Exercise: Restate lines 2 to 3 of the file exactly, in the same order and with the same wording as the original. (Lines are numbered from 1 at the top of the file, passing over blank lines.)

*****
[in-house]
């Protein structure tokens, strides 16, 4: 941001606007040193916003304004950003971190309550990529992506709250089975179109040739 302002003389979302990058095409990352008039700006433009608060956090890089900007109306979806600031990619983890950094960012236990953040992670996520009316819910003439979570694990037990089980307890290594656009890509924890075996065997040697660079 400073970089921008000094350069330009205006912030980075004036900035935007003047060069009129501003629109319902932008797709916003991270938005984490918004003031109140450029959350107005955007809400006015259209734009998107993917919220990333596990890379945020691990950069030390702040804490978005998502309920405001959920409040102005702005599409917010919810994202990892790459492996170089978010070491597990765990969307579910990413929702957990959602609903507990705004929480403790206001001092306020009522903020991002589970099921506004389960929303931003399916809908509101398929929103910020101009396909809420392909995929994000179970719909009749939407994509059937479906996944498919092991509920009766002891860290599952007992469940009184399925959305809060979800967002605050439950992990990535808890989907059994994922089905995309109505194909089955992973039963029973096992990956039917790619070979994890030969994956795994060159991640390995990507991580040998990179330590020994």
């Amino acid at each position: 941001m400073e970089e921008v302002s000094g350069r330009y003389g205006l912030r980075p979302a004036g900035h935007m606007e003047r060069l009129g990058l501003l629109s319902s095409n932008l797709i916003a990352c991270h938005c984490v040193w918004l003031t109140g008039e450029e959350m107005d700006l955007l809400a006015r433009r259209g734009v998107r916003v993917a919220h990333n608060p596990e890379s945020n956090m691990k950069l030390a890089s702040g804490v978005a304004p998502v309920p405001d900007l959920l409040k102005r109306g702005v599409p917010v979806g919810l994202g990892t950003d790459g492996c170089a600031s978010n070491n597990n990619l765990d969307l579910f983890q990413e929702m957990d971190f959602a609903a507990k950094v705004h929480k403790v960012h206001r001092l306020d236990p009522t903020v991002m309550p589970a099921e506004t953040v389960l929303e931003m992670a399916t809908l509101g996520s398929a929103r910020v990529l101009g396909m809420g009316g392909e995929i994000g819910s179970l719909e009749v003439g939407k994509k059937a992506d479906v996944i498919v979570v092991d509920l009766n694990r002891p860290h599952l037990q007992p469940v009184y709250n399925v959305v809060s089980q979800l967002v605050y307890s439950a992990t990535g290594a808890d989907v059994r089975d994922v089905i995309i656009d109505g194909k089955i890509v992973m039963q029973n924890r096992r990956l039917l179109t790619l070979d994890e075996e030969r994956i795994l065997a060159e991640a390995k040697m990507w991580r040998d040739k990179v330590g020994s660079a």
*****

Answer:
């Protein structure tokens, strides 16, 4: 941001606007040193916003304004950003971190309550990529992506709250089975179109040739 302002003389979302990058095409990352008039700006433009608060956090890089900007109306979806600031990619983890950094960012236990953040992670996520009316819910003439979570694990037990089980307890290594656009890509924890075996065997040697660079 400073970089921008000094350069330009205006912030980075004036900035935007003047060069009129501003629109319902932008797709916003991270938005984490918004003031109140450029959350107005955007809400006015259209734009998107993917919220990333596990890379945020691990950069030390702040804490978005998502309920405001959920409040102005702005599409917010919810994202990892790459492996170089978010070491597990765990969307579910990413929702957990959602609903507990705004929480403790206001001092306020009522903020991002589970099921506004389960929303931003399916809908509101398929929103910020101009396909809420392909995929994000179970719909009749939407994509059937479906996944498919092991509920009766002891860290599952007992469940009184399925959305809060979800967002605050439950992990990535808890989907059994994922089905995309109505194909089955992973039963029973096992990956039917790619070979994890030969994956795994060159991640390995990507991580040998990179330590020994």
């Amino acid at each position: 941001m400073e970089e921008v302002s000094g350069r330009y003389g205006l912030r980075p979302a004036g900035h935007m606007e003047r060069l009129g990058l501003l629109s319902s095409n932008l797709i916003a990352c991270h938005c984490v040193w918004l003031t109140g008039e450029e959350m107005d700006l955007l809400a006015r433009r259209g734009v998107r916003v993917a919220h990333n608060p596990e890379s945020n956090m691990k950069l030390a890089s702040g804490v978005a304004p998502v309920p405001d900007l959920l409040k102005r109306g702005v599409p917010v979806g919810l994202g990892t950003d790459g492996c170089a600031s978010n070491n597990n990619l765990d969307l579910f983890q990413e929702m957990d971190f959602a609903a507990k950094v705004h929480k403790v960012h206001r001092l306020d236990p009522t903020v991002m309550p589970a099921e506004t953040v389960l929303e931003m992670a399916t809908l509101g996520s398929a929103r910020v990529l101009g396909m809420g009316g392909e995929i994000g819910s179970l719909e009749v003439g939407k994509k059937a992506d479906v996944i498919v979570v092991d509920l009766n694990r002891p860290h599952l037990q007992p469940v009184y709250n399925v959305v809060s089980q979800l967002v605050y307890s439950a992990t990535g290594a808890d989907v059994r089975d994922v089905i995309i656009d109505g194909k089955i890509v992973m039963q029973n924890r096992r990956l039917l179109t790619l070979d994890e075996e030969r994956i795994l065997a060159e991640a390995k040697m990507w991580r040998d040739k990179v330590g020994s660079a």